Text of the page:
The House of Representatives voted to reject a proposal to reduce funding for private prisons and close the facility in Greenwood, after the Senate voted the bill down and then, after some heavy arm- twisting, voted to approve it.
The arm-twisting didn't work with the House.
Rep. Charles Young of Meridian warned, after the Senate gave its approval, that the bill was in trouble in the House.
"Well, I would vote against closing the Delta facility but I would be voting for Meridian," said Young.
The final vote was 64-41 against. It was an emotional issue for lawmakers, such as Senator Gloria Williamson from Philadelphia, who voted for the bill.
"It was the loss of some jobs in a county that really couldn't afford to lose any jobs," said Williamson, now in her first term. "That's just a matter in my case that we do not have prisons for economic development."
Senator Videt Carmichael of Lauderdale County agreed the bill was good for our area but bad for the Delta.
"You could see where the Delta is losing employees and losing economic development which they've had," said Carmichael. "Then you turn around and look at our area and it's real good for our prison and some other prisons who needed the other prisoners."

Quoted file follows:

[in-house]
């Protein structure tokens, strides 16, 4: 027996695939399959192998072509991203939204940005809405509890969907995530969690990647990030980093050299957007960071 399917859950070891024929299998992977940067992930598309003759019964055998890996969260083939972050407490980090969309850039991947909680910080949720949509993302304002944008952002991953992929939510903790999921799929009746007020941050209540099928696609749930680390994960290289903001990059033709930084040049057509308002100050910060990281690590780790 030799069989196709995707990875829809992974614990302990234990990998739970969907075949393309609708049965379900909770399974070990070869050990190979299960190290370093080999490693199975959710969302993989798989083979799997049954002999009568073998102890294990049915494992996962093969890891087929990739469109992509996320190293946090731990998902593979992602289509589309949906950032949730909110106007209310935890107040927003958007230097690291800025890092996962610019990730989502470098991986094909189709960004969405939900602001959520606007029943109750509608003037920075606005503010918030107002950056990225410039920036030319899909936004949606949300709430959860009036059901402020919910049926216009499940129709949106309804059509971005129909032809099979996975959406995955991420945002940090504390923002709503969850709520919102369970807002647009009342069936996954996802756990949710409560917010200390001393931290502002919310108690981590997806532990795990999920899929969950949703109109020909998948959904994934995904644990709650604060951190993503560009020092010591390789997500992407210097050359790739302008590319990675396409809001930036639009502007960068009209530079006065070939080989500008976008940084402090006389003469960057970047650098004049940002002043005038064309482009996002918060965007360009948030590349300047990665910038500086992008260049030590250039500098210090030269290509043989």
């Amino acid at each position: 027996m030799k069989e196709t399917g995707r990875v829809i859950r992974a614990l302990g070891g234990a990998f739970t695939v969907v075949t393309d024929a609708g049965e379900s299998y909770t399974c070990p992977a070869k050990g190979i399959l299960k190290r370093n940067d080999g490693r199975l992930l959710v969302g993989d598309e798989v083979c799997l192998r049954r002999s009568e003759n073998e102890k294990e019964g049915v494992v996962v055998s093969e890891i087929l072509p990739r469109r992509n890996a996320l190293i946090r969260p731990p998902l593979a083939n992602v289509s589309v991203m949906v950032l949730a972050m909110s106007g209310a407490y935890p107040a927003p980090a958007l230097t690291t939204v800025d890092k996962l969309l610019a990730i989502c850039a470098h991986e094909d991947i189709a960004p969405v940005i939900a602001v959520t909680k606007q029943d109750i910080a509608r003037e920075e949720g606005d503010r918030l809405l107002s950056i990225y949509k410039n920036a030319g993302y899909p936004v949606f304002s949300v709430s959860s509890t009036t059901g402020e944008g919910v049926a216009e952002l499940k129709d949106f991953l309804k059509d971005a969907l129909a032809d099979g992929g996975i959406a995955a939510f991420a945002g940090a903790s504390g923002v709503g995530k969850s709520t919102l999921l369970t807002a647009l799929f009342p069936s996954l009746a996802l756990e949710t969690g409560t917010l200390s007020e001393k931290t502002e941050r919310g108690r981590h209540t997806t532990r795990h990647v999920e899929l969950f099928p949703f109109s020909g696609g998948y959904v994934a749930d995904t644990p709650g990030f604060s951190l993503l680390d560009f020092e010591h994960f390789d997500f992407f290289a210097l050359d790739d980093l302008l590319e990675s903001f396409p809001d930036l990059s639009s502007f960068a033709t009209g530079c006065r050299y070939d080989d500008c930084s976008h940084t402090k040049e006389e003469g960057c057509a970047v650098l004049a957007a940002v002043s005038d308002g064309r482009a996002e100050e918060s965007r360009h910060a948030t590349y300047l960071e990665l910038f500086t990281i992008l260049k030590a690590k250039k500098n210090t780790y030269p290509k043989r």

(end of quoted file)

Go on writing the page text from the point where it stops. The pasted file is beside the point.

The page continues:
Senator Terry Burton of Newton was also troubled by the governor's position.
"I did have mixed feelings and I still do," said Burton. "I think this is probably bad policy for the state. I don't know that we're going to see a lot of savings when all is said and done."
But when the vote was finally taken and the bill was rejected, lawmakers said they realized with or without action from the legislature, the governor still had the power to close the prison if he so desired.
Two other bills, funding for Howard Industries and a revision of Medicaid spending both passed.
Part of the money received from the state will help Howard Industries expand into the power transformer marketplace. Howard's transformer division currently ranks as the number one producer of distribution transformers in the U.S. and Howard computers will now be located in the Howard Technology Park, the first, true high-tech park in Mississippi.
The Associated Press contributed to this report.